At the school board study session on February 2, Dr. Fried and his team will be presenting a variety of budget reduction initiatives, including some that would require changes in the teachers contract. (Check the district website for time and location.)
In general, Dr. Fried will present two or more levels of potential reduction for each budget area, together with specific information about impacts on the overall budget and a recommended course of action.
All building principals and directors will be present to assist the central administrators in answering questions.
The February 2 meeting will be a real working session for the school board, which will be seeing the presentation for the first time. “We will be hearing a number of possible scenarios,” Ms. Tse explained, “all bad.”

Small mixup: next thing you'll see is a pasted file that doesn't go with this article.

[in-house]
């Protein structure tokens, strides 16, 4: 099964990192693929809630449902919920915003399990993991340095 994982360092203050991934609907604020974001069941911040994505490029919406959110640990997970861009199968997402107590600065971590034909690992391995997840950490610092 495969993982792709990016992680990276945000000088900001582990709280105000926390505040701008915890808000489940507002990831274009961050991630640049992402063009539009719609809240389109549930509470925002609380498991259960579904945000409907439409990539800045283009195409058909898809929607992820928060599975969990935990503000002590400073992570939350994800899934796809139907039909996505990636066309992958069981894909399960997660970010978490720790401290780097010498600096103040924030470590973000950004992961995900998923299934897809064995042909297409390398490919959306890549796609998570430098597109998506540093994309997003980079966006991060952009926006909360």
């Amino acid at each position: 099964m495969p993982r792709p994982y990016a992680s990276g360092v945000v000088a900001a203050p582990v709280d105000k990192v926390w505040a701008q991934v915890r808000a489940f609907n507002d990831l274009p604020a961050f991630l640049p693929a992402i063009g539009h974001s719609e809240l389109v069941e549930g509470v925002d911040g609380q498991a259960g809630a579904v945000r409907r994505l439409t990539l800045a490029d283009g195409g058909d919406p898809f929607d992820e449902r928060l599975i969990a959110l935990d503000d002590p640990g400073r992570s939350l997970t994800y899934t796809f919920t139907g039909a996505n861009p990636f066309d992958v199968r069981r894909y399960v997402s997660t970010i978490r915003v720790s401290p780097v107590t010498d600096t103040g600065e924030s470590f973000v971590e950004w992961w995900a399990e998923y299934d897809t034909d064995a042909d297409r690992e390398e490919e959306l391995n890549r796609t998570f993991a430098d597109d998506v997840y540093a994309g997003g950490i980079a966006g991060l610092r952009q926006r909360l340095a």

Although the format of the meeting is not yet set, Ms. Tse expects board members to have lots of questions. The discussion will continue at a second budget reduction initiative workshop the following week, on February 9.
There will be a short introduction, but Dr. Fried encourages community members to review the Budget Communications page and Frequently Asked Questions on the district website before attending the meeting, since there will little time to review background information presented at earlier events. There will be lots of ground to cover and he hopes to lay out all budget scenarios at the first meeting.
The Budget Communications materials may also help community members “think through” the possible initiatives and formulate comments and questions, noted Dr. Fried.